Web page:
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AT&T, the major U.S. phone operator, will launch a Nokia Symbian phone with a Qualcomm chip in the U.S. market, an industry source close to Nokia has told VentureBeat. It’s just the latest in a wide front of attack the giant Finnish company is making on the U.S market.
For years now, the world’s largest phone maker, Nokia, has been in cold decline in the U.S. market. Right now, it seems left with a few trial phones and no serious attempt to distribute here. Nokia has a 5 percent market share in the U.S., well below its 38 percent global share.
Meanwhile, wildly successful new smart mobile phone platforms have launched from the U.S. — including the iPhone and Android — inspiring users with new interfaces and features that now seriously threaten Nokia’s stature as world market leader. These smartphones are showing robust growth, not only in the U.S., but across the world.
Nokia has finally admitted its mistake, and is now aggressively pursuing deals to attempt to at least double its market share in the U.S. over the next year. “Mea culpa, mea culpa,” Mary McDowell, Nokia’s executive vice president and chief development officer, told me last week. After years of ignoring U.S. carriers, upset at their insistence to exert control over phones and customers, Nokia is working closely with Verizon, AT&T and T-Mobile to work with them after all. There was a good story in the New York times about this a few days ago.
In the latest sign of that about-face, VentureBeat has heard from sources close to Nokia that the company has even agreed to launch a phone in the U.S. market with AT&T using a Qualcomm chip. While details are slim (the final points are still being negotiated, we hear), and the launch date is unknown, this is surprising for a number of reasons. For years, Nokia and the San Diego chip company squabbled over Qualcomm’s ownership of a patent governing the chip that runs on CDMA networks. Nokia and Qualcomm finally declared a truce earlier this year.
Now they’ve done more than make up; they’ve jumped into bed with each other: Qualcomm was a gold sponsor at the SEE event here in London, hosted by the Symbian Foundation, the group that manages the operating system behind most Nokia phones. And Qualcomm today announced it has joined the Symbian Foundation board, meaning it will support Symbian-Nokia phones. Qualcomm also appears willing to develop chips for AT&T’s phones, even though the carrier has used a GSM network, not supported until now by Qualcomm. Qualcomm, already a member of Open Handset Alliance which is behind the Android phones, seems to be interested in hedging its bets. Chandhok told us in the interview: “We want relationships with all platform players. We want to input to Android, Windows, Symbian phones… There are different demands from our customers, depending on their geography. Yet, we are not picking a winner. That’s not our role.” (Nokia just launched a phone with China Mobile’s TD-SCDMA networks, China’s proprietary standard that is an off-shoot of CDMA.)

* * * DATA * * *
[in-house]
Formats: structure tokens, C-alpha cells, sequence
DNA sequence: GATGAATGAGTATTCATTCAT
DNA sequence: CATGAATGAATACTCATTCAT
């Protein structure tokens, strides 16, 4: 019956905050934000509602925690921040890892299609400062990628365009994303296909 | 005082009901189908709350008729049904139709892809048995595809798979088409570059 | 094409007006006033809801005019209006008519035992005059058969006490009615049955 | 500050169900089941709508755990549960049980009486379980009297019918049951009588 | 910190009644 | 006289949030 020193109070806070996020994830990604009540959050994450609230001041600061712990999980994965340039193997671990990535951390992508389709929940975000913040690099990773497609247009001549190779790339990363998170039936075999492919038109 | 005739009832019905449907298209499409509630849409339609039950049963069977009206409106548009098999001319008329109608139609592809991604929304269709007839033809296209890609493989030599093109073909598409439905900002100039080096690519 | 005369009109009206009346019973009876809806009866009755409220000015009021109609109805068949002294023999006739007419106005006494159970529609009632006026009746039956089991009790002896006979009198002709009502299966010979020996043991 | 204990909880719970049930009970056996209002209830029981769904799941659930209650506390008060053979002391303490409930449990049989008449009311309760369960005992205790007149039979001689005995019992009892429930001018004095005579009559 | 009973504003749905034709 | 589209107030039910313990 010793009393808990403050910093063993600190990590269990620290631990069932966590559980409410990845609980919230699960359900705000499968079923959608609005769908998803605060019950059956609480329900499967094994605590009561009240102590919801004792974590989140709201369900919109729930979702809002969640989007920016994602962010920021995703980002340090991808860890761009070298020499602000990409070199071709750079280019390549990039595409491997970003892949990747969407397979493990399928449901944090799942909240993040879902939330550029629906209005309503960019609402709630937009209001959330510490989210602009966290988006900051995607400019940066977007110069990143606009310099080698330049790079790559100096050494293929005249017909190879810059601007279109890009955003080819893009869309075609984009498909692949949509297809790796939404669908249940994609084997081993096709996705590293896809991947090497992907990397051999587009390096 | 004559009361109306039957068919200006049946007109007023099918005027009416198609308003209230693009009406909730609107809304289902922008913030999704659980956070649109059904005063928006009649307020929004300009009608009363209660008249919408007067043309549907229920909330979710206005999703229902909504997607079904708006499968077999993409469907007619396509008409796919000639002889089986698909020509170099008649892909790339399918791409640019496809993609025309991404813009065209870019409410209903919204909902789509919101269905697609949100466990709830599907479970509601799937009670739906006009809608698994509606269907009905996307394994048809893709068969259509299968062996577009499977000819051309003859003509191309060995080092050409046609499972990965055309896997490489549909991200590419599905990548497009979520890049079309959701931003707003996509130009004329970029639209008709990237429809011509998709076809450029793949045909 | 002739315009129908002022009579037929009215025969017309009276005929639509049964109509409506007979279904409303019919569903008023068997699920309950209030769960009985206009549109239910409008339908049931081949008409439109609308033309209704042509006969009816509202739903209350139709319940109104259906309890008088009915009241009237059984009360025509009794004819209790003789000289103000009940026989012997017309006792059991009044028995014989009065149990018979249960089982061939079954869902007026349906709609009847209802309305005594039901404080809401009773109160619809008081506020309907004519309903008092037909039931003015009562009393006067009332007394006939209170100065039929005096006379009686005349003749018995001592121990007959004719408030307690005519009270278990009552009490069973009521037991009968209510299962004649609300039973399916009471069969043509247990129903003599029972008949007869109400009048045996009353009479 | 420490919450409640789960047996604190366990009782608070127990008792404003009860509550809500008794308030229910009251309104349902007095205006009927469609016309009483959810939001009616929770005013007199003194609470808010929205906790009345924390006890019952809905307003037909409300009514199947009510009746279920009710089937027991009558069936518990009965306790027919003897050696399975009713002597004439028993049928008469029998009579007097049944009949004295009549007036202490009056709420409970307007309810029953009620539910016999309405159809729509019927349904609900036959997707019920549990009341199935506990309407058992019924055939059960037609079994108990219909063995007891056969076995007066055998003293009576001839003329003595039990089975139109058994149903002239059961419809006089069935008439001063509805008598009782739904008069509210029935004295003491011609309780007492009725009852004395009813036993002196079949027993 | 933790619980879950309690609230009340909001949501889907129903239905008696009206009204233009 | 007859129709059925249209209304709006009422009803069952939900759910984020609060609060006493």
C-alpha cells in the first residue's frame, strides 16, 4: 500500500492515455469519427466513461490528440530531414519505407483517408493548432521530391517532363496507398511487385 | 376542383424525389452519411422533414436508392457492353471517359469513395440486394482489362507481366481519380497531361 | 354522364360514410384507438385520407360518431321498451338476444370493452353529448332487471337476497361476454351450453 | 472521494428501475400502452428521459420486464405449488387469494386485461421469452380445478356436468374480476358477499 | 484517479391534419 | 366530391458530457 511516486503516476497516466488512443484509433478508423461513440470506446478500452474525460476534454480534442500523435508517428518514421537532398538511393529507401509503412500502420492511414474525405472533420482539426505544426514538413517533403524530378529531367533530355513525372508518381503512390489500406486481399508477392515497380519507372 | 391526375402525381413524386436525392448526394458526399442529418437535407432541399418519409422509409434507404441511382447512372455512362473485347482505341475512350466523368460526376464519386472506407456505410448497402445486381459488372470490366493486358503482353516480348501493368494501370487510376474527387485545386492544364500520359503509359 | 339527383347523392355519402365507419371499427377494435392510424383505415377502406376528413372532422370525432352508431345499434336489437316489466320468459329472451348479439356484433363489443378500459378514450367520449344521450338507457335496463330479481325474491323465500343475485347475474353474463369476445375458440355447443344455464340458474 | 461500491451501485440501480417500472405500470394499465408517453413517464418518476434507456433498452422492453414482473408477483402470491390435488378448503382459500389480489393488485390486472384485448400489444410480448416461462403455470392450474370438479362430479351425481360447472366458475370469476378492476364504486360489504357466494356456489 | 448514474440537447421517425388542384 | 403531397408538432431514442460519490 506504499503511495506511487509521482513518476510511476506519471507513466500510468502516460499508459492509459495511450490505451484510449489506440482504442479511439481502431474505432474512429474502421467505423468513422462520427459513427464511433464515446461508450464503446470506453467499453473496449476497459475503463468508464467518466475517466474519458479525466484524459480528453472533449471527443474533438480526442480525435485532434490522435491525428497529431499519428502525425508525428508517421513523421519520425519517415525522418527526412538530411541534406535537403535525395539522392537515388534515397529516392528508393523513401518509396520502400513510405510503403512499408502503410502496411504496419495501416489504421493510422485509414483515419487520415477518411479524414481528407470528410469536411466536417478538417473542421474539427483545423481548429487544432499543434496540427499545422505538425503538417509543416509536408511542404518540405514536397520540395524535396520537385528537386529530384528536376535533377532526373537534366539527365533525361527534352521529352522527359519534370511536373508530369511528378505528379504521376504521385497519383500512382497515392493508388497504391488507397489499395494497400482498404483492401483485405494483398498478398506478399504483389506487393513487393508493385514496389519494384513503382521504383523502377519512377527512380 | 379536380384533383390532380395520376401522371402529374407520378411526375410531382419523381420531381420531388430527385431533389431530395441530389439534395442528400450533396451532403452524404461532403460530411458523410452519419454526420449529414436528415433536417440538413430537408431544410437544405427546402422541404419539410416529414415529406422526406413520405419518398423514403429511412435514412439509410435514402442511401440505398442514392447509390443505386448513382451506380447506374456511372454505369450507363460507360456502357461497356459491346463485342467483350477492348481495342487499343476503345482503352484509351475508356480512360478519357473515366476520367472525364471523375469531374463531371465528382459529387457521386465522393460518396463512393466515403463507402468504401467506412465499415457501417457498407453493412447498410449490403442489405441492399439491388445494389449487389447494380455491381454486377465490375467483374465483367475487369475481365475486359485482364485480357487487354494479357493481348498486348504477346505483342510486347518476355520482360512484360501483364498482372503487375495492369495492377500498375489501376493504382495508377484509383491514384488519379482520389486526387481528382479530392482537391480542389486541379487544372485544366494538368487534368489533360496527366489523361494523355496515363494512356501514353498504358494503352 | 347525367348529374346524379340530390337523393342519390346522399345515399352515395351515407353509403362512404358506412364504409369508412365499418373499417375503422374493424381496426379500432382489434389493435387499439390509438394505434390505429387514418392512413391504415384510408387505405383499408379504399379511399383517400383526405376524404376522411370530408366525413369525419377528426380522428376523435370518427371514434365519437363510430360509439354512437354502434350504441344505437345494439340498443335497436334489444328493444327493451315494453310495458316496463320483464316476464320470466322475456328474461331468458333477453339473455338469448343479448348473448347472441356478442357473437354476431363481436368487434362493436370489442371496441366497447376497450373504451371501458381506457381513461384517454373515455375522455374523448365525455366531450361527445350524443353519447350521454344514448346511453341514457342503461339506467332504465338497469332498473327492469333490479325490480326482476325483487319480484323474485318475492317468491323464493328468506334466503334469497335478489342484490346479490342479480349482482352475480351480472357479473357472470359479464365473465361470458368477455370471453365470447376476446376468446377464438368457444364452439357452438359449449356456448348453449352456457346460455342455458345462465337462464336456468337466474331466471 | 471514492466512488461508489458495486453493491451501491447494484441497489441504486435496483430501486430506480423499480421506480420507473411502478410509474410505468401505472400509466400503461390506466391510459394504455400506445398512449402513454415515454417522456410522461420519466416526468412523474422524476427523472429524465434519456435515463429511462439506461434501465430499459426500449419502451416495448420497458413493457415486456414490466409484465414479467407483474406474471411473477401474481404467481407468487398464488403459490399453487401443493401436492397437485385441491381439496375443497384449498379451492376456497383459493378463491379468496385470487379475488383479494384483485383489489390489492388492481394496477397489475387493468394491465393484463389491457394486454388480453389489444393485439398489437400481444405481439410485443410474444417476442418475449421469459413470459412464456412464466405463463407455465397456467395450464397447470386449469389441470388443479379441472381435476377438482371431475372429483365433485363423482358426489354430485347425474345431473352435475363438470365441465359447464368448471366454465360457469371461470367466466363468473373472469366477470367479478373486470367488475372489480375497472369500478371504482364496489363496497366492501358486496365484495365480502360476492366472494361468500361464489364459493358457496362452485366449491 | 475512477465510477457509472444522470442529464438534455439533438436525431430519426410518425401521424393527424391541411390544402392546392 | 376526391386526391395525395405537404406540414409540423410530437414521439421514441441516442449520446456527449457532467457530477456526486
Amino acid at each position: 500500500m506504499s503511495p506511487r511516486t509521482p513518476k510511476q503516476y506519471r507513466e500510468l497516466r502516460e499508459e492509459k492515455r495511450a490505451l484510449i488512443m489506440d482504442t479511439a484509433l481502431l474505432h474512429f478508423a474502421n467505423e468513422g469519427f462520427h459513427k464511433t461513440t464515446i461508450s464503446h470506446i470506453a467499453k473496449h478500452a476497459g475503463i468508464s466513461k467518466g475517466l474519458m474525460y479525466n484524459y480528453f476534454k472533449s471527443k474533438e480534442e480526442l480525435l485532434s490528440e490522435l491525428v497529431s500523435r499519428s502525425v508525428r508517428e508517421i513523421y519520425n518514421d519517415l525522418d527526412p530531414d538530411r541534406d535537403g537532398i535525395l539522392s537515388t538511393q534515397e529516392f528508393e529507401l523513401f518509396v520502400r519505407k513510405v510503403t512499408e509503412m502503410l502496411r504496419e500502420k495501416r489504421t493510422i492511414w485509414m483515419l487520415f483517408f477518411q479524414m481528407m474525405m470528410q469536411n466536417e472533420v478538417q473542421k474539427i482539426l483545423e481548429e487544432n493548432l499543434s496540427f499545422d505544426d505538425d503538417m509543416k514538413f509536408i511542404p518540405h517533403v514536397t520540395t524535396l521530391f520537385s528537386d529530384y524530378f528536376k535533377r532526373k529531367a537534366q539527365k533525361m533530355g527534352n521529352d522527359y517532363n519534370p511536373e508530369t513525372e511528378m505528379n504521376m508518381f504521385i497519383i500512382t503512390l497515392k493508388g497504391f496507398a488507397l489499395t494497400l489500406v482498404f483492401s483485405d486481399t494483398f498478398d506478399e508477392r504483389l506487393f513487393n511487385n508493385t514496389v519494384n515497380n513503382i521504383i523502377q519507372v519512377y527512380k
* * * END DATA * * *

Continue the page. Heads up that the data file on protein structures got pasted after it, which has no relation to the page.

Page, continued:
Nokia plans to launch a number of other phones in U.S. market. It plans to launch the high-end N900 next month (see video links below). This is the touch-phone that runs multiple applications at the same time (something the iPhone can’t do), and does so in a way that doesn’t drain battery power within a few hours (something the Android phones have been criticized for). The reason is that Nokia has worked hard on optimizing integration between its phone hardware and software layers. I had a chance to try it out, and it’s a step up on previous Nokia phones. The N900 has a full slide-out QWERTY keyboard and uses a Maemo operating system (Nokia’s Linux version, as opposed to Nokia’s traditional Symbian operating system). It replicates a lot of the iPhone’s features, and thus that big “UI experience” gap with the iPhone has been closed. I wouldn’t say yet that the N900 phone is better. There are pros and cons to each. iPhone users won’t like the courseness of the N900 touch technology; its edit features lack the touch-induced magnifying glass and things like pinch and expand, for example.
Nokia will also launch its x6 phone (see video) in eight weeks. The lower-end phone (pictured at top of this article) again replicates much of the iPhone’s interface (kinetic scrolling, touch screen, landscape-capable technology), but will launch at a much lower price point: Free, if bought with a contract. This phone will run on Symbian, and is cheaper because Symbian performs well when running on smaller, lower power processors (the iPhone and Android need higher-power processors). It’s new for Nokia, but at the same time, the sophisticated touch interface features of the iPhone (including pinch, expand and slide features) won’t be replicated by Symbian’s operating system until the second half of next year, with the release of Symbian version 4.
Lee Williams, executive director of the Symbian Foundation, says Nokia will double its market share next year in the U.S, and predicts most of the headway will come from stealing customers from RIM phones. He says the iPhone’s momentum is still too strong to stop within a year, but hopes to curb the iPhone’s gains after that. The Android phones, meanwhile, show signs of splintering, because of Google Android’s willingness to allow manufacturers to dictate interface decisions — something that Symbian will exert more control over.
Matthaus Krzykowski contributed to this piece.
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